China’s Transition to Modernity. The New Classical Vision of Dai Zhen, written by Minghui Hu

in Journal of Jesuit Studies

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Seattle; London: University of Washington Press, 2015. Pp xi + 285. Hb $50.

Research on the transmission of Western learning in China has focused on the writings of the Jesuits, a few converts, and direct opponents. Influence on literati is quite elusive either because the Qing censored Western learning outside the court, or because the literati framed it within their own indigenous tradition. Minghui Hu precisely investigates the connection between Dai Zhen’s (1724–1777) scholarship and the knowledge brought by the Jesuits. More broadly, he wonders about the possibility of “portray[ing] Dai in the rise of Western rationalism” (23), and the book shows that the answer is not one-sided. Dai’s evidentiary method applied to natural facts and classical texts had prepared China’s transition to modernity, but his project of anchoring universal knowledge in pre-Han classical texts can be seen as anti-modern. Much literature has focused on Dai’s Evidential Analysis of Meaning of Terms in the Mencius 孟子字義疏證 (in The Complete Works of Dai Zhen 戴震全書, Hefei, 1994), and Hu pays attention to his scientific work in mathematical astronomy, historical geography, analytical phonology and historical etymology, showing how Dai used technical knowledge to reconstruct classical knowledge.

The four first chapters present at length the intellectual and political background. The Manchu court and Chinese officials adopted the Jesuit astronomy based on Tychonic cosmographic only on pragmatic grounds, and their own ontological and cosmological representation of the universe remained undisturbed. Then, Yang Guangxian 楊光先 attacked Jesuits as a foreign and seditious organization that was attempting to overthrow the dynasty. This ended in political failure, and Kangxi reaffirmed the authority of Western astronomy.

But how to articulate Western learning and Chinese tradition within a single coherent discourse? The French Jesuit Joachim Bouvet attempted to show correspondences between the cosmology of the Yijing and the Bible, but Kangxi bluntly rejected his efforts, and the Frenchman became estranged from both the emperor and his fellow Jesuits. In a completely different direction, Mei Wending 梅文鼎 pointed out that astronomical knowledge is acquired only through accumulation of observations over a long time, and so scientific knowledge and methods are always changing. This developmental view of science allowed Mei Wending to integrate ancient Chinese methods with the Jesuit methods, but Mei still maintained that the latter ultimately found their origins in China.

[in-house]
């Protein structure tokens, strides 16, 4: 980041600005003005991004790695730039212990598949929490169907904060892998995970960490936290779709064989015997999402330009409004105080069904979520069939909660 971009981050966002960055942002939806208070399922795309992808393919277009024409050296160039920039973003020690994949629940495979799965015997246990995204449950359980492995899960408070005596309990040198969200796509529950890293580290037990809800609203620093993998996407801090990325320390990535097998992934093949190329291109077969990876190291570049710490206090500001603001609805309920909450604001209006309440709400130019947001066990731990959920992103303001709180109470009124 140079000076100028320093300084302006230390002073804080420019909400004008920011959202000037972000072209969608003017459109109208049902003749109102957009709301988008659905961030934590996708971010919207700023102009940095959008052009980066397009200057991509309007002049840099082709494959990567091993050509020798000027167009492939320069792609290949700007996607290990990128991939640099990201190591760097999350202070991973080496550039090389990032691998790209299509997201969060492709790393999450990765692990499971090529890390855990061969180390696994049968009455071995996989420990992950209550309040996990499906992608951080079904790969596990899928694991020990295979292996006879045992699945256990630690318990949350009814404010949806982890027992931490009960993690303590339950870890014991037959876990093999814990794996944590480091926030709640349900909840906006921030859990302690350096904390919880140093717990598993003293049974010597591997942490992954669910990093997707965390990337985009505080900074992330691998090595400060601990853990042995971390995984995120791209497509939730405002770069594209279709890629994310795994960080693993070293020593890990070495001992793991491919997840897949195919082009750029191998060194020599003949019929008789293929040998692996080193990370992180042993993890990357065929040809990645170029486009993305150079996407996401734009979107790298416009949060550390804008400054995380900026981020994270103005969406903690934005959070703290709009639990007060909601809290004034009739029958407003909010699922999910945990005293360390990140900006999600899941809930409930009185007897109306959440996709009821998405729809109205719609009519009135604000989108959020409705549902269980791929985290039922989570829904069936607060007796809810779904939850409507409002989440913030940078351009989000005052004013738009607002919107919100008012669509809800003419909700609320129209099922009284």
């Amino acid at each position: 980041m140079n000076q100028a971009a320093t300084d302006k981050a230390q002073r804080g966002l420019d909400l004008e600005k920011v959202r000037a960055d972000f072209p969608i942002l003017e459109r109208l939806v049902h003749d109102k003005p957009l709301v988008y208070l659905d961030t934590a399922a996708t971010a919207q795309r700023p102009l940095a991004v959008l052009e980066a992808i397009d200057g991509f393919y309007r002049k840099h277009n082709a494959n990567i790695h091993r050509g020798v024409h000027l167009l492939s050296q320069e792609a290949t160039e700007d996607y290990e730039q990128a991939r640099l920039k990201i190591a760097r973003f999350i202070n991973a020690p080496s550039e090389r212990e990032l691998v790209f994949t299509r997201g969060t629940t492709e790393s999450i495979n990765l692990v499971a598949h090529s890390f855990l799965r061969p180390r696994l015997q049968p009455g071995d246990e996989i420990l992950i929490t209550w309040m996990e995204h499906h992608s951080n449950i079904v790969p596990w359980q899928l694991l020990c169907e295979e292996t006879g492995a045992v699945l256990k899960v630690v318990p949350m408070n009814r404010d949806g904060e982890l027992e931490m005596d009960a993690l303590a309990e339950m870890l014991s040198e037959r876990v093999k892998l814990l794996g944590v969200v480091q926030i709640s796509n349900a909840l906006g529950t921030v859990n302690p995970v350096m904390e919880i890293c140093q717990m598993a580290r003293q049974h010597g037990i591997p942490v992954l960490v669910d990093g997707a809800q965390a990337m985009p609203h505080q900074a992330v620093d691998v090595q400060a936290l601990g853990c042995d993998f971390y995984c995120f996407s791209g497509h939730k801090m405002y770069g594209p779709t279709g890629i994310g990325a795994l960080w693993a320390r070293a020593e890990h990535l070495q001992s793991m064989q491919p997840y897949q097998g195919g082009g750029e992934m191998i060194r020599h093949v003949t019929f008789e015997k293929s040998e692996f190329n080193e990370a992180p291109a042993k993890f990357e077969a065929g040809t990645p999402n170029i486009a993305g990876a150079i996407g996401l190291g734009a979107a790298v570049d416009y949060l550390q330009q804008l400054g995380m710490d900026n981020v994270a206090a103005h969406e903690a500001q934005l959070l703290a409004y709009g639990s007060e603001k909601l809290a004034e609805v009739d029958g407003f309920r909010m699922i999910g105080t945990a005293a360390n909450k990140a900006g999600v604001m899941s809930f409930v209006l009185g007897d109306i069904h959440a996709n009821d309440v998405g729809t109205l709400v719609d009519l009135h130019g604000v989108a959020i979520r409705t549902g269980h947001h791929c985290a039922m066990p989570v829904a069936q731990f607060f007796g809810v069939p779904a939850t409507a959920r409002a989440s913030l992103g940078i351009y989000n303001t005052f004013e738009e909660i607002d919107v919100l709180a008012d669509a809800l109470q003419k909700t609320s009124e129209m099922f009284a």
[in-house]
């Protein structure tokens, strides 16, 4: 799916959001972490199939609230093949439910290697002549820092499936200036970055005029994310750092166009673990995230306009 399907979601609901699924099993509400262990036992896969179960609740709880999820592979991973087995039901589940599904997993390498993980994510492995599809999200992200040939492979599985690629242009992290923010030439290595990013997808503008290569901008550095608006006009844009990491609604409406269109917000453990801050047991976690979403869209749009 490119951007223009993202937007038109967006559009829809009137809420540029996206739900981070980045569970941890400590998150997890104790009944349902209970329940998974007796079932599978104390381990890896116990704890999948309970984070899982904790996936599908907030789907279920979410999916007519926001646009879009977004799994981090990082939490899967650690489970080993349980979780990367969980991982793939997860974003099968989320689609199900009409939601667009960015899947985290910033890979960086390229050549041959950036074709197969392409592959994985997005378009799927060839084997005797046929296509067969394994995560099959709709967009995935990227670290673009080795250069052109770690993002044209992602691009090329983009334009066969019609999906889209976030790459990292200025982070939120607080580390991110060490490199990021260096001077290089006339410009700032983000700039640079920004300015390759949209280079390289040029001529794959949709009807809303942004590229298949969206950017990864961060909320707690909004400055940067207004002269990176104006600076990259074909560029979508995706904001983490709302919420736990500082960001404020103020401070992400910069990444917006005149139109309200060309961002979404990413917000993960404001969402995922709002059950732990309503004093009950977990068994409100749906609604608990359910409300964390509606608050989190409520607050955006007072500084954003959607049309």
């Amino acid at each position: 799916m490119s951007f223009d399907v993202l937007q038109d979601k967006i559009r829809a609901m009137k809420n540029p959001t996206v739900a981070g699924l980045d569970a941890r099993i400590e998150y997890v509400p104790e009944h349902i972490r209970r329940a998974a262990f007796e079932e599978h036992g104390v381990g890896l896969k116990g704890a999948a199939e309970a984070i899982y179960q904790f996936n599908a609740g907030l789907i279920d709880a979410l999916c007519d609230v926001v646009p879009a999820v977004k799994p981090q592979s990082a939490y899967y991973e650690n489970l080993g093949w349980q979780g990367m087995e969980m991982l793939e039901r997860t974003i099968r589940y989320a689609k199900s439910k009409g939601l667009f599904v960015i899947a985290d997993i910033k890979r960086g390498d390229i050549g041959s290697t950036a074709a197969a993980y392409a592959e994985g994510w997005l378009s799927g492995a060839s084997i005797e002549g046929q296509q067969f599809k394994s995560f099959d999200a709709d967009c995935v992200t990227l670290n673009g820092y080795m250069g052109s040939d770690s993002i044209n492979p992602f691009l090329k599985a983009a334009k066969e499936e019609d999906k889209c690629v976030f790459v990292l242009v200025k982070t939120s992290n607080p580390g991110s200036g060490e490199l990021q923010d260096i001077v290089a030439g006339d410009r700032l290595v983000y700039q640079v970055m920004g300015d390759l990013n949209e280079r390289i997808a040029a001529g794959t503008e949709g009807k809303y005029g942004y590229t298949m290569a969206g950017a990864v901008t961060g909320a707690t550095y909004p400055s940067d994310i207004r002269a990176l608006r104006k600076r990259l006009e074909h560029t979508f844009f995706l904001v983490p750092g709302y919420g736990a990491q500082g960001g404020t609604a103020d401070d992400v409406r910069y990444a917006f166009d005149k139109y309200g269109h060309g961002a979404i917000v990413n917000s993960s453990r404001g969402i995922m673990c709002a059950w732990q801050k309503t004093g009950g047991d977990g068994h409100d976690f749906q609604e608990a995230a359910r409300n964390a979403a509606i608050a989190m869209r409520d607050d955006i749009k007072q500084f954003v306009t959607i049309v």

The Chinese Rite Controversy had a strong impact on the development of a true collaboration between the Jesuits and the Chinese. As Rome insisted on a ban on ancestor worship for Chinese converts, Kangxi became suspicious of Catholicism, and the Western learning was restricted to the court. The Chinese scholars who studied under the Jesuits constituted a “Science Faction” that flourished under Kangxi, was marginalized under Yongzheng, and revived under Qianlong, especially with Mei Juecheng 梅玨成, Mei Wending’s grandson, as director of the Institute for the Revision of Mathematical Astronomy.

Starting from the fifth chapter, the author discusses Dai directly. Born from a poor family, Dai did not benefit from elite schooling, which consisted of learning the classics by heart and then understanding their meaning. Being self-taught, Dai went the other way around: he first asked question of the texts and went through a laborious investigation. In 1750, in a letter to the scholar Shi Jing 是鏡, Dai explained his two-step method: lexicology—looking at cross-references of the same word in The Thirteen Classics—and technical analysis based on his knowledge of astronomy, phonology, rituals, geography, mathematics, and natural history. For Dai, the classical world was real and perfect, and classical scholarship had to be seamlessly interconnected in order to reconstruct the ancient world. He also claimed that the methods he was using had always been part of the classical worldview, but had been forgotten and passed to foreign lands, until Buddhists brought back ancient phonology, and the Jesuits, ancient astronomy.